The Science of Sustainability

Access to Geologic Maps: The Landscape's Hidden Rooms

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Portion of USGS Miscellaneous Field Studies Map MF-2337, "Geologic Map and Map Database of Parts of Marin, San Francisco, Alameda, Contra Costa, and Sonoma Counties, California"

As a child, I loved stories that featured secret passages and hidden rooms. I cherished the suspicion that there was a different world beneath this one—or around some corner where it was waiting to meet me. C. S. Lewis, H. P. Lovecraft, even Thoreau fed this feeling. Then I discovered geologic maps and felt something of the same thrill.

Consider the glimpse beneath San Francisco in the image above. Telegraph Hill stands out in the upper right corner, a near-island of old bedrock surrounded by artificial fill (Qaf). Once upon a time, North Point was really a point. What is that odd river of purple, marked by dotted lines? Isn't that big purple blob Potrero Hill? Isn't that orange patch Mount Sutro? The rocks in the two places must be completely different! And that light color marked "Qd"—that must mark the old sand dunes that got turned into Golden Gate Park and paved over everywhere else.

The map's explanation provides all the letter codes (and yes, Qd stands for Quaternary dunes) and keys to the symbols. It won't tell you everything; even all this detail is just a sketch. But it will give you a set of clues, in the form of literature citations, that you could pursue in a university library. And of course the map patterns are another set of clues that you could pursue in the field. Slowly, with the map's help, you can learn to perceive the hidden rooms of the landscape.

If this kind of thing excites you, then you owe yourself a visit to the Map Sales Room on the U.S. Geological Survey's campus in Menlo Park. Yes, most of these maps are available online at store.usgs.gov, but (1) the USGS store includes products from the state geological survey too, and (2) there is still something about well-selected inks on strong paper.

One map worth starting with is the "Geologic Map of the San Francisco Bay Region" poster. It's packed with explanation to help you get the most from the map. You can peruse the whole poster online in PDF or Google Earth formats and explore it directly by zoom and pan, but for seven bucks the paper version is a bargain.

Below I list a bunch of USGS geologic maps for the Bay Area that are mostly online-only.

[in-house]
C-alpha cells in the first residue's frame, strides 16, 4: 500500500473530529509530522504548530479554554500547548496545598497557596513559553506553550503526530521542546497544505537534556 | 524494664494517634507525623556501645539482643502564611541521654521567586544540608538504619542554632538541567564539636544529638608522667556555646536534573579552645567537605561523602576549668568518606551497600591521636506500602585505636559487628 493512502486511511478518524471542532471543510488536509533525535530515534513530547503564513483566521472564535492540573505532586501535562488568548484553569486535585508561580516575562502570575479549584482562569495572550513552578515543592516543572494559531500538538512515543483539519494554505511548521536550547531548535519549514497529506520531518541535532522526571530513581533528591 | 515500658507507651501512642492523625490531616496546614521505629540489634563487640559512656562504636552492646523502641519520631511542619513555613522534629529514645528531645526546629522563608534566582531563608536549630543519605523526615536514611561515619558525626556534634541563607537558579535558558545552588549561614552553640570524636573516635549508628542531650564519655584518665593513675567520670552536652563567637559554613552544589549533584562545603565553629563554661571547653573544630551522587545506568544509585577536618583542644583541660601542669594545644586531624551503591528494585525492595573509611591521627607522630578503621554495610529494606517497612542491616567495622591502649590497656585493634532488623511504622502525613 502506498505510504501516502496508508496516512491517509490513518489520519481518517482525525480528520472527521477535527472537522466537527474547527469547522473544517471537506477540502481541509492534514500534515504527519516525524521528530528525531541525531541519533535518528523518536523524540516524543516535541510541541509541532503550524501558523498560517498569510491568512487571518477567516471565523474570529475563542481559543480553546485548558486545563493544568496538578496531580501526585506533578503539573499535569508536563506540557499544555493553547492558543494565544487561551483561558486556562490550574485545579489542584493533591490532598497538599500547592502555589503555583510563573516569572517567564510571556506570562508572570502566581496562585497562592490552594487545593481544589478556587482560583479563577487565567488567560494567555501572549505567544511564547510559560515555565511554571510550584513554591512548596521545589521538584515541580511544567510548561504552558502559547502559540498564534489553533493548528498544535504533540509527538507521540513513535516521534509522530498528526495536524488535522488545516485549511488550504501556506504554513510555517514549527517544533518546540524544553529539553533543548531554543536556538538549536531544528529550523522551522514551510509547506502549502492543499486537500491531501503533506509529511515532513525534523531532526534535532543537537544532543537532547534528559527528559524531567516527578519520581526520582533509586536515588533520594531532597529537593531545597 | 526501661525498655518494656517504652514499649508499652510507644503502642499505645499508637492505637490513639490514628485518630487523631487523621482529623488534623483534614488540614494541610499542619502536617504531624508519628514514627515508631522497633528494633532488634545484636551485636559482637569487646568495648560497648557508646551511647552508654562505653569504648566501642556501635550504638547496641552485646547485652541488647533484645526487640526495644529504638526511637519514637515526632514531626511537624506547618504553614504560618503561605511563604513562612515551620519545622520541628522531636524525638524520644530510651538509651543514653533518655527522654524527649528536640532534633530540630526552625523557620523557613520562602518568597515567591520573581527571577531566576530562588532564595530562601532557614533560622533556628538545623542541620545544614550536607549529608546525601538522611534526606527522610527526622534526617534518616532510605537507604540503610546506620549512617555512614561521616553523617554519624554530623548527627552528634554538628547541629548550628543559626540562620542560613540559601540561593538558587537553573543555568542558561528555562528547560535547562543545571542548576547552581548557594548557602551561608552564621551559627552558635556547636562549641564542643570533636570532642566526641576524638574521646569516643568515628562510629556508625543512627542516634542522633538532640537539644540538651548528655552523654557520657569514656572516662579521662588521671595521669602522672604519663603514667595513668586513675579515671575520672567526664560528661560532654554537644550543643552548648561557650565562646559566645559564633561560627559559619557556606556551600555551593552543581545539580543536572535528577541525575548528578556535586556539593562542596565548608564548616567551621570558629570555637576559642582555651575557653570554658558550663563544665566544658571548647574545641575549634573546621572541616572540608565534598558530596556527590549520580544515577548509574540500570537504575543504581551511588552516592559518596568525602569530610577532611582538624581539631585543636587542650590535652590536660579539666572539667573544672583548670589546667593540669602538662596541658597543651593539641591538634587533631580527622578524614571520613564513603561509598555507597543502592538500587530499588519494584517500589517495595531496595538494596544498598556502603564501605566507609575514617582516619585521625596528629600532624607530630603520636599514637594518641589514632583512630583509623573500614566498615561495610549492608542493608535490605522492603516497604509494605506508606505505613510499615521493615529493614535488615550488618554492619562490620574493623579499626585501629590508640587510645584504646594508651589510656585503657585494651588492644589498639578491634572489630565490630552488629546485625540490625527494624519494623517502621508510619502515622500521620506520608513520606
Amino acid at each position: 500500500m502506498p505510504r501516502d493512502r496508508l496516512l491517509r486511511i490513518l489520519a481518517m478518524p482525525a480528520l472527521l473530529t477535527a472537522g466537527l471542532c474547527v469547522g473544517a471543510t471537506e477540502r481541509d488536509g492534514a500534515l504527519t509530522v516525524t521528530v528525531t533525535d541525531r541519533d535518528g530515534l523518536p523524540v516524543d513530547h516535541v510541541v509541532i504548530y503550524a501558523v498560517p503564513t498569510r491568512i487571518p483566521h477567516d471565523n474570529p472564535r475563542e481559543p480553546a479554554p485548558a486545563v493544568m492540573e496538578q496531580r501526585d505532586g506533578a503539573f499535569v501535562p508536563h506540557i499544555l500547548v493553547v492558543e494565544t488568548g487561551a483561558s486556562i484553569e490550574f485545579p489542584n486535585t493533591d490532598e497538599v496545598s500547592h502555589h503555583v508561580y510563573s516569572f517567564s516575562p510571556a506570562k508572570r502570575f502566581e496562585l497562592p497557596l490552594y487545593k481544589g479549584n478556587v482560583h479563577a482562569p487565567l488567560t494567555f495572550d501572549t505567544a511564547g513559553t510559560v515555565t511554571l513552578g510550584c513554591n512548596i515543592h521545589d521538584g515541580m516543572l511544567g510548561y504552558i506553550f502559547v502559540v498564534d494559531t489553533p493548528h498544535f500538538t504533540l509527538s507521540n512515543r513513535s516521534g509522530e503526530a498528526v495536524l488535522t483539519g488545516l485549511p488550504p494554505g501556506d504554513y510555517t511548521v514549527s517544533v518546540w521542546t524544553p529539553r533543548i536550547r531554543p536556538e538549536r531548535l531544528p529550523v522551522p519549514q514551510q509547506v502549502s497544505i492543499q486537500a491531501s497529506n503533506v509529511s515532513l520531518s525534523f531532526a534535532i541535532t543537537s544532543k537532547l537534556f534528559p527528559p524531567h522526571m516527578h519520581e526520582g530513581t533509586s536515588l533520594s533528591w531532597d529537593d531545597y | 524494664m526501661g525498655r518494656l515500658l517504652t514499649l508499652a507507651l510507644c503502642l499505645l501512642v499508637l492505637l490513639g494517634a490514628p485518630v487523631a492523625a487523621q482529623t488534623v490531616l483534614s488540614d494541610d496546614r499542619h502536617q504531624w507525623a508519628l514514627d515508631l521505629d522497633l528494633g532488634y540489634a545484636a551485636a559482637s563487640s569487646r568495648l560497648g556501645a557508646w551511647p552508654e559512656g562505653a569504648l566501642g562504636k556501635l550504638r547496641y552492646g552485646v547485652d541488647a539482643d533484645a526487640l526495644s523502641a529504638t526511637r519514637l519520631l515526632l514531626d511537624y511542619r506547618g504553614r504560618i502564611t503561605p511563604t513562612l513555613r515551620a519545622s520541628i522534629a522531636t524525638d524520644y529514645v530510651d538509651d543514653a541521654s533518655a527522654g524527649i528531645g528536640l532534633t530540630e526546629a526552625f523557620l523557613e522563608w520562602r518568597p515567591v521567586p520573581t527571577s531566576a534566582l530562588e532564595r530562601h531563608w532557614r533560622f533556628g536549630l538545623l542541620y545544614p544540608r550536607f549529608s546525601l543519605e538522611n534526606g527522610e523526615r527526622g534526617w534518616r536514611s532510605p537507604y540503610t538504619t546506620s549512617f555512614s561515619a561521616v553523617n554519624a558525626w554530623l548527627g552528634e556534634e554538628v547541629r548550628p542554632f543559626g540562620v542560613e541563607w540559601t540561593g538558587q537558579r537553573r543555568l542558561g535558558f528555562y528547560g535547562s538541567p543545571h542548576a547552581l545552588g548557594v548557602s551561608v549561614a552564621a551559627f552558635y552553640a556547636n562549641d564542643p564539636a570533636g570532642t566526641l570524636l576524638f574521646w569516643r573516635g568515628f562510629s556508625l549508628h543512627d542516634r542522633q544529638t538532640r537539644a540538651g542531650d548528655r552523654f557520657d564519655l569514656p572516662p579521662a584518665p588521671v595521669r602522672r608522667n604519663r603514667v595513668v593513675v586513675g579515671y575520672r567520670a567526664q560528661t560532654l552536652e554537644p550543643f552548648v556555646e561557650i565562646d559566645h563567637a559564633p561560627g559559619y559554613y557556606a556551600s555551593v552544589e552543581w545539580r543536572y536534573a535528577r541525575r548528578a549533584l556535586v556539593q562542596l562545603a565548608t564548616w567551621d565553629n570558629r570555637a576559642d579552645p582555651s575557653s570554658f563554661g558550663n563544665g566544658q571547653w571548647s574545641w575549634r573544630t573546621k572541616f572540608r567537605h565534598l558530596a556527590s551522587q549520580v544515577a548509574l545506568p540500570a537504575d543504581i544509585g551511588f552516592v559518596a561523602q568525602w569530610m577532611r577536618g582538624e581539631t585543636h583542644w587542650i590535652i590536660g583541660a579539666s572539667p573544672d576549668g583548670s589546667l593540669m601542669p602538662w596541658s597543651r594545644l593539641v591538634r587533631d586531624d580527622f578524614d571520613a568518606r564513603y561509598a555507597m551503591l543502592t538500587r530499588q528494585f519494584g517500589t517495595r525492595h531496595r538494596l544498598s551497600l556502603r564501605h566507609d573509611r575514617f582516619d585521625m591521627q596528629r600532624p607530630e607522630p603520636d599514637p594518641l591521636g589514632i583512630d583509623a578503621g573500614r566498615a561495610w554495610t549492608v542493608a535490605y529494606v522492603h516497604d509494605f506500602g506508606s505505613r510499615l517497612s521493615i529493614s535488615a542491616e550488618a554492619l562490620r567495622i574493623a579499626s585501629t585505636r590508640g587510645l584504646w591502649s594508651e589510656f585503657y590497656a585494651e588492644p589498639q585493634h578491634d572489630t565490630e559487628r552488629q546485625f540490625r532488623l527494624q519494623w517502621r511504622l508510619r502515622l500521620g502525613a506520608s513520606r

USGS County geologic maps
Alameda (bedrock): Open-File Report 96-252
Alameda (young sediments): Open-File Report 97-97
Contra Costa (bedrock): Open-File Report 94-622
Contra Costa (young sediments): Open-File Report 97-98
San Mateo: Open-File Report 98-137
Santa Clara (southern part): Open-File Report 97-710
Santa Cruz: Open-File Report 97-489

Other areas
Parts of Marin/Sonoma/San Francisco/Contra Costa: Miscellaneous Field Studies Map MF-2337
Northeastern Bay Area: Miscellaneous Field Studies Map MF-2403
Oakland area: Miscellaneous Field Studies Map MF-2342
Point Reyes: Open-File Report 97-456
Southern San Francisco: Open-File Report 98-354
West Sonoma/Southern Mendocino: Miscellaneous Field Studies Map MF-2402

Quad Maps (30 x 60 minutes—see the key here)
Napa (young sediments): Open-File Report 98-460
Palo Alto: Miscellaneous Field Studies Map MF-2332
San Jose: Open-File Report 98-795

See more Bay Area maps from the USGS

Finally, the USGS helps you explore the whole state's geology (and every other state) at the Geologic Maps of U.S. States site.

I also highly recommend the state geologic map and database I keep on my iPod: Geograph_CA

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Category: Geology

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Andrew Alden

About the Author ()

Andrew Alden earned his geology degree at the University of New Hampshire and moved back to the Bay Area to work at the U.S. Geological Survey for six years. He has written on geology for About.com since its founding in 1997. In 2007, he started the Oakland Geology blog, which won recognition as "Best of the East Bay" from the East Bay Express in 2010. In writing about geology in the Bay Area and surroundings, he hopes to share some of the useful and pleasurable insights that geologists give us—not just facts about the deep past, but an attitude that might be called the deep present. Read his previous contributions to QUEST, a project dedicated to exploring the Science of Sustainability.